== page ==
Varietal resistance to feeding (herbivory) by the cabbage stem flea beetle (CSFB) in oilseed rape

Summary

Date:
01 June 2021 - 31 May 2024
Funders:
BBSRC
AHDB sector cost:
£60,000
Total project value:
£1,886,025*
Project leader:
John Innes Centre (JIC)

About this project

The challenge

Oilseed rape (OSR) is an important crop in many arable rotations. However, the area grown recently has been well below the record 0.76 million hectares planted in 2012. AHDB planting survey estimates for harvest 2021 put the area at just 0.32 million hectares – with the most notable area reduction in the Eastern and South East of England. These regions are associated with a higher prevalence of cabbage stem flea beetle (CSFB).

CSFB has become more challenging to control recently, primarily due to a reduction in effective chemical control options. Control increasingly requires the adoption of integrated pest management (IPM). However, despite the clear benefits of varietal resistance/tolerance to pests, no varieties are available for the control of any pest in OSR.

The project

Studies of the genetic basis of CSFB resistance have identified potentially useful variations in adult feeding damage in laboratory-based ‘choice experiments’, which were subsequently replicated in the field (2019).

Furthermore, a laboratory screen for resistance against CSFB larvae found substantial differences in the frequency of adult emergence between the 40 lines tested, with some lines producing few or no viable adults.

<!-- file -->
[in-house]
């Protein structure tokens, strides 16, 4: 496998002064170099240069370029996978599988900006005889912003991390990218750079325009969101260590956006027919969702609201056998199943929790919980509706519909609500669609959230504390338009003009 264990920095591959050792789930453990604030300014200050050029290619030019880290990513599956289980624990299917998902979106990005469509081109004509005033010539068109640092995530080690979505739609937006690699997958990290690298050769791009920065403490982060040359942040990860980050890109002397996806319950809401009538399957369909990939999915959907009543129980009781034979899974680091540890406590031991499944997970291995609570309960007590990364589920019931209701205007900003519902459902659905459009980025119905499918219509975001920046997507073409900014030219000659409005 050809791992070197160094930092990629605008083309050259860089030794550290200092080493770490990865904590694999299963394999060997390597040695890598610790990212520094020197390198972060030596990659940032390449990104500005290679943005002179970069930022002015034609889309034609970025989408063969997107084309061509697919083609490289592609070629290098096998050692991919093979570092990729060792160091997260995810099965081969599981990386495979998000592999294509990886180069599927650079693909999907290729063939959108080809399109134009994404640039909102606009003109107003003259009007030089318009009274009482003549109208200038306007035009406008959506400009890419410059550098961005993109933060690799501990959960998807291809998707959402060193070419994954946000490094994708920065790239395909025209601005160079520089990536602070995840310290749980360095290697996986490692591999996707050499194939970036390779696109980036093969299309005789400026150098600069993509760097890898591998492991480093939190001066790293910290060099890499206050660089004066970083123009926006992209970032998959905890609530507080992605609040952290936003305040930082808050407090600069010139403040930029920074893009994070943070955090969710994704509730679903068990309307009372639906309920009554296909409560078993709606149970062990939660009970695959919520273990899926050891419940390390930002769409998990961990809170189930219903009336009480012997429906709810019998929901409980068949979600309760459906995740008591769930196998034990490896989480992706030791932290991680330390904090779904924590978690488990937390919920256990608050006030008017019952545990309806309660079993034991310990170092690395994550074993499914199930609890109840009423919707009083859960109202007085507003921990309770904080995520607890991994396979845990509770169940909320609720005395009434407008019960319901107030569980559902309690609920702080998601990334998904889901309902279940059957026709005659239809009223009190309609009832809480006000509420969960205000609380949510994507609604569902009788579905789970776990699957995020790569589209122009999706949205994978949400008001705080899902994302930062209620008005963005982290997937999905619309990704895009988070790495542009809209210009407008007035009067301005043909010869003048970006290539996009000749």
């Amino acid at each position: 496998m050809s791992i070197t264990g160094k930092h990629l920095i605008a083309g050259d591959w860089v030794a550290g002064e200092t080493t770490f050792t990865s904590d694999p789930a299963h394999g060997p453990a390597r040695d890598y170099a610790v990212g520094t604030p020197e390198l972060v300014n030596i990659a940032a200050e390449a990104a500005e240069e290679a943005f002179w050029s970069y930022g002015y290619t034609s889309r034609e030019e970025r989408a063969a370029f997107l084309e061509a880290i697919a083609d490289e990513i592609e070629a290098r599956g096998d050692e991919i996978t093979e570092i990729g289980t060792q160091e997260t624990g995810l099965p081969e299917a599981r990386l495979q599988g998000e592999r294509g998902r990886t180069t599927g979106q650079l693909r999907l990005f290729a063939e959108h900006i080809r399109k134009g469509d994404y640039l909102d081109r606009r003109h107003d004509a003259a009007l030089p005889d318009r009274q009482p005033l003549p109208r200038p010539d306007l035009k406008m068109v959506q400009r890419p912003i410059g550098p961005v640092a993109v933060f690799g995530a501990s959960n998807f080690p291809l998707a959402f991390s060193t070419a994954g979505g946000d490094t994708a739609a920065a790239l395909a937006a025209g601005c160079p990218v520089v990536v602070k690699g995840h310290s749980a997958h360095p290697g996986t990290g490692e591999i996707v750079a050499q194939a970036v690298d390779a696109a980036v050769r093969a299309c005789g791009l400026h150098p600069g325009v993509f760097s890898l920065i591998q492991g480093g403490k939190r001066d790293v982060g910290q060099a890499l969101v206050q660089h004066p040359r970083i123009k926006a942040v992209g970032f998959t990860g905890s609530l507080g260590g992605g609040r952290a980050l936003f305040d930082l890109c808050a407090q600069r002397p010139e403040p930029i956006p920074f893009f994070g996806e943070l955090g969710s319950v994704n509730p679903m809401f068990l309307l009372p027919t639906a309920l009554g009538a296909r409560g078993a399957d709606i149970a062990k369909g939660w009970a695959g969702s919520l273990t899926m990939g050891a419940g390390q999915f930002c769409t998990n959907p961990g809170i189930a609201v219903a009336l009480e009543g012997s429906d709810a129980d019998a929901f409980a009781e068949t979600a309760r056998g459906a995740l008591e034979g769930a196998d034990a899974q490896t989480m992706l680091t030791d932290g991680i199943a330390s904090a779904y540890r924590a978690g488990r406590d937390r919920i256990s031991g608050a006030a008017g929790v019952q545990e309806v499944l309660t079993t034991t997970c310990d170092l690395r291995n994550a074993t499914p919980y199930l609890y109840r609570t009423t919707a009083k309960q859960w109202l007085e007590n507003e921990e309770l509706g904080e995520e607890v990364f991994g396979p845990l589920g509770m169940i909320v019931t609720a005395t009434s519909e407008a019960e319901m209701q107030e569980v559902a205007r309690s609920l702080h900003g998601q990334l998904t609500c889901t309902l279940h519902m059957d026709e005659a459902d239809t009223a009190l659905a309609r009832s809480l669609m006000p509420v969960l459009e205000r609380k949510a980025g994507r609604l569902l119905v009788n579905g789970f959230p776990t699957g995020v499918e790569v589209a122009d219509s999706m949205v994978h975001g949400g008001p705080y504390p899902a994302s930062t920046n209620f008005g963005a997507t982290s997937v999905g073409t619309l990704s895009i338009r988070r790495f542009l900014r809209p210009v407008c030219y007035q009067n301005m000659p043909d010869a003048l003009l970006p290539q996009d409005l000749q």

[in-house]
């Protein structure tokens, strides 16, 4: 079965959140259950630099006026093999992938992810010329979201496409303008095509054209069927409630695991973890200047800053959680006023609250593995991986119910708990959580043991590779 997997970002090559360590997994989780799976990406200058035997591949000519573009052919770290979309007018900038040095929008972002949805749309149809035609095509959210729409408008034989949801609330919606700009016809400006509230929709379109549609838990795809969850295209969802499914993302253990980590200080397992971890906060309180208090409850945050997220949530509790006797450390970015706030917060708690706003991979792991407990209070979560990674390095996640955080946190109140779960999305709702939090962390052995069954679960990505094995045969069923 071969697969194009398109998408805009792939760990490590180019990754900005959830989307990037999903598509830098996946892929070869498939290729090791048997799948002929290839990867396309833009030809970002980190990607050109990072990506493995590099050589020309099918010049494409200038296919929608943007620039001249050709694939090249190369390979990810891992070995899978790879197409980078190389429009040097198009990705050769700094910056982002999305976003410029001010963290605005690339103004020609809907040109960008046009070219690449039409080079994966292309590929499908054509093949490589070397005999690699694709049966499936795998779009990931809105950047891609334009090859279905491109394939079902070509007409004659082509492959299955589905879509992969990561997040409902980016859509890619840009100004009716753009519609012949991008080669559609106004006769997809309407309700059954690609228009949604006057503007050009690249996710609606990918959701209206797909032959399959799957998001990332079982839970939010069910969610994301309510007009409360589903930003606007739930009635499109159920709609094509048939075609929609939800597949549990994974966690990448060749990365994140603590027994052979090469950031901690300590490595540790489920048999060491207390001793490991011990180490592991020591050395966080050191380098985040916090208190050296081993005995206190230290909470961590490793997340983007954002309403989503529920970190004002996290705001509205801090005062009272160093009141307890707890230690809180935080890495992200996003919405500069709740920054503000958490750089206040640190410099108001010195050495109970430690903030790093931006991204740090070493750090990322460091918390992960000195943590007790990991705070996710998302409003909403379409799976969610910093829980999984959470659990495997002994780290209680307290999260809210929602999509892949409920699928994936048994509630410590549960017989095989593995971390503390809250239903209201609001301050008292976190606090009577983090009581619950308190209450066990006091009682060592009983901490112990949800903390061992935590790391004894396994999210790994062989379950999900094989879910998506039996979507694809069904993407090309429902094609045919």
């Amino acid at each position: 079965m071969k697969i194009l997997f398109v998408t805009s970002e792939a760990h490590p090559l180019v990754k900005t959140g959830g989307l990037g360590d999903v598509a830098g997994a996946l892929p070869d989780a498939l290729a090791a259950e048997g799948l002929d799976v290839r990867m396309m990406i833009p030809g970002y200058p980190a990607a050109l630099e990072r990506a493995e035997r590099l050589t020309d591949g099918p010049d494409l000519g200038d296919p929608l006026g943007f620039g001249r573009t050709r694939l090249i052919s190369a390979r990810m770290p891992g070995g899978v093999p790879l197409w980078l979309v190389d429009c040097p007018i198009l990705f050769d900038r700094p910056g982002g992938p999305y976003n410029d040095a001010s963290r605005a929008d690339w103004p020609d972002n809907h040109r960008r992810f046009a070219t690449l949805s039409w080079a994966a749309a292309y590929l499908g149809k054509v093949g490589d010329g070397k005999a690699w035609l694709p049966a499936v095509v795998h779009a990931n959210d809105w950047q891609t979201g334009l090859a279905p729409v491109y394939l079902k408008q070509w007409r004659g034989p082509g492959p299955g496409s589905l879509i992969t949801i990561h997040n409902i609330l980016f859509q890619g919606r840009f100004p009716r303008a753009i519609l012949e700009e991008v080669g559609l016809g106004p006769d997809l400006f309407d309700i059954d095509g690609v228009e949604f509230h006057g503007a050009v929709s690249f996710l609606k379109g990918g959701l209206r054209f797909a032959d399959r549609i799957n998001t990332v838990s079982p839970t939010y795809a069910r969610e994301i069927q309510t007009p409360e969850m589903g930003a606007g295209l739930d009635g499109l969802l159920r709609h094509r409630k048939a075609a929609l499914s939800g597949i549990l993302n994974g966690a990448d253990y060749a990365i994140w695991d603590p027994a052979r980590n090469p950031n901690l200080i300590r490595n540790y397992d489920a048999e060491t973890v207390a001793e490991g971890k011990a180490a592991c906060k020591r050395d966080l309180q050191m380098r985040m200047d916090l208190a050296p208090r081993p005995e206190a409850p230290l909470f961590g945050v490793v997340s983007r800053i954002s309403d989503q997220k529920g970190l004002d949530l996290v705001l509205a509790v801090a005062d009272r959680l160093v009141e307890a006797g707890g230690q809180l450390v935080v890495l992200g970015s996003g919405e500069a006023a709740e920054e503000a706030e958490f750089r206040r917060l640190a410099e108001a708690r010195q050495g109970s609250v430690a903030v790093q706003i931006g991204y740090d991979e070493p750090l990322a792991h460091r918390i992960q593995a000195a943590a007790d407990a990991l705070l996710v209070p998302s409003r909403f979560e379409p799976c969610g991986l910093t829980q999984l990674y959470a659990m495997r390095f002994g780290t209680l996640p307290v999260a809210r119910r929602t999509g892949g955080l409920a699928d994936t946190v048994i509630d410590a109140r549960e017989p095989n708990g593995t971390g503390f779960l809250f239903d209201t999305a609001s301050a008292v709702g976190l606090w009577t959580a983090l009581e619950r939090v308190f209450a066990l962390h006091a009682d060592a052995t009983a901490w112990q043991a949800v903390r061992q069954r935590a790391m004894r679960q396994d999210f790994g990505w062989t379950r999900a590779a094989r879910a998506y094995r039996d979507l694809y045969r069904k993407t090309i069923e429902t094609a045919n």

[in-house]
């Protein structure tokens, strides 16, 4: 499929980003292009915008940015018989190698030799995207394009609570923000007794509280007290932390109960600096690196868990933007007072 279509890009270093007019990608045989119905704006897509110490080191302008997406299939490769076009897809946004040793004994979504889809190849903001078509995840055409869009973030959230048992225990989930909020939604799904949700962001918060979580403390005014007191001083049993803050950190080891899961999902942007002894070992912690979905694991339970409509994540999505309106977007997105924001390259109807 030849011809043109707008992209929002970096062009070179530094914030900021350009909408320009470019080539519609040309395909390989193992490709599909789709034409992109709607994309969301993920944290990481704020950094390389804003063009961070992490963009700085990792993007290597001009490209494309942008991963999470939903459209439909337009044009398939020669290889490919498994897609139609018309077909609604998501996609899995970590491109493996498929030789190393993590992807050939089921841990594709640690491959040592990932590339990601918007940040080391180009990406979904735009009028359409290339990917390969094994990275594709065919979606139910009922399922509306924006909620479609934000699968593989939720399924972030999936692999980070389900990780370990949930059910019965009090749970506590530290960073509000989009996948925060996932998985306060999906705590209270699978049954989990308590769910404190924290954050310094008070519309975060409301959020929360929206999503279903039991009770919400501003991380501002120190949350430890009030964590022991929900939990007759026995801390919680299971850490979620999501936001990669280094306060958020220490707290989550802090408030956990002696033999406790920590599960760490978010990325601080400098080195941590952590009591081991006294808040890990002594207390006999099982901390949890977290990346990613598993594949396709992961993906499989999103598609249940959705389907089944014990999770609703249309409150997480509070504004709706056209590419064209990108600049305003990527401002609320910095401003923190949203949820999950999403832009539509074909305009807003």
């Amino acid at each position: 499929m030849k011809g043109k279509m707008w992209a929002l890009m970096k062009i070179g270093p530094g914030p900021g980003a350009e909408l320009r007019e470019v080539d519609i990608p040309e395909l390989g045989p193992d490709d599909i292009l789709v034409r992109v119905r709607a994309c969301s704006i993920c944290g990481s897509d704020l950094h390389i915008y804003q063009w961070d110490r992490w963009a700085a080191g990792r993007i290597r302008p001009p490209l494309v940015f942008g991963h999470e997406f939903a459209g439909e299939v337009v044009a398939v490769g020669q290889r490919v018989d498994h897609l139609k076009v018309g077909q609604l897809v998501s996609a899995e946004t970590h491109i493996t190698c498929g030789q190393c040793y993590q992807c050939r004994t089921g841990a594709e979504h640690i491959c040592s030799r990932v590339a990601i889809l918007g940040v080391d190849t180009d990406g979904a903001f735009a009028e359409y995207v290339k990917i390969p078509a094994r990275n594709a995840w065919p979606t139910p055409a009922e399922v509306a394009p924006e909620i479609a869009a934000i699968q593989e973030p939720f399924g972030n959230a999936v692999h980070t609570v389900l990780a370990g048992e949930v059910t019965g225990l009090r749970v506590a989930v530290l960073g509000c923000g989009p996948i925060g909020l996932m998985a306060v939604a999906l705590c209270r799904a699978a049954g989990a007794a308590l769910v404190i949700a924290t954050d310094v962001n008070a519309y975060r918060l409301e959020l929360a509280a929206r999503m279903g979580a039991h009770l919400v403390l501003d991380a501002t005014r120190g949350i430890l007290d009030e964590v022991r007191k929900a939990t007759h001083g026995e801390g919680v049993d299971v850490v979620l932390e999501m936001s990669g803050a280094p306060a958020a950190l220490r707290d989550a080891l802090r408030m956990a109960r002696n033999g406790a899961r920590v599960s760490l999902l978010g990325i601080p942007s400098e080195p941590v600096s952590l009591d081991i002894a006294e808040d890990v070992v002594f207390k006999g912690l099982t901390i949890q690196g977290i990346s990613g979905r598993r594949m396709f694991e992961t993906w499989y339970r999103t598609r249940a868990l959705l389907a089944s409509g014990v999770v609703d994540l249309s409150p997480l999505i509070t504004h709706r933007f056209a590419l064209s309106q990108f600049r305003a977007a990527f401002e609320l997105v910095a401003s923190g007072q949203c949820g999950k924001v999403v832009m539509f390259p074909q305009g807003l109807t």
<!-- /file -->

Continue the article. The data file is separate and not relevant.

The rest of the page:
The results suggest some OSR varieties carry genes that:

  • Deter adult CSFB feeding
  • Confer resistance against larval infestation

These results show the potential to breed varieties with greater resilience to CSFB.

With a focus on collaborative research, this project will:

  • Assist the identification and sharing of CSFB-resistant/tolerant germplasm (between breeders/researchers)
  • Develop protocols and genetic markers for resistance/tolerance traits
  • Facilitate the movement of key traits into market-ready varieties

The benefits

Near the start of the project, information on promising germplasm will be transferred to industry. This will encourage initial industry trialling and support rapid progression into the breeding pipeline (within the project lifetime).

Within the four years of the project, regions of the genome containing relevant variation will be mapped and markers linked to resistance traits identified. This will further support breeding efforts, through marker assisted selection (MAS) at the seedling stage – removing the need for relatively high-cost, insect-based assays.

Through the exploitation of modern breeding and selection techniques, it is theoretically possible to have adapted material for trialling within five years – with on-farm deployment shortly after. However, traditional commercialisation routes from research to market can be upwards of 15 years.

Looking beyond CSFB, this project could identify and promote changes in research and breeding strategies for resistance to other insect pests.

The partnership

*The majority of project funds has come from the BBSRC Industrial Partnership Award (IPA) scheme.

Alongside AHDB, a consortium of plant breeders – including DSV, KWS, Limagrain, Bayer, Elsoms Seeds, RAGT and LS Plant Breeding – have generated the required 10% IPA funding contribution.

The IPA runs until 31 May 2025 (a year longer than the AHDB project).

Rothamsted Research is a research partner.

Also...

Flea beetle fight gets fresh funding injection (project launch news release – 12 August 2021)

×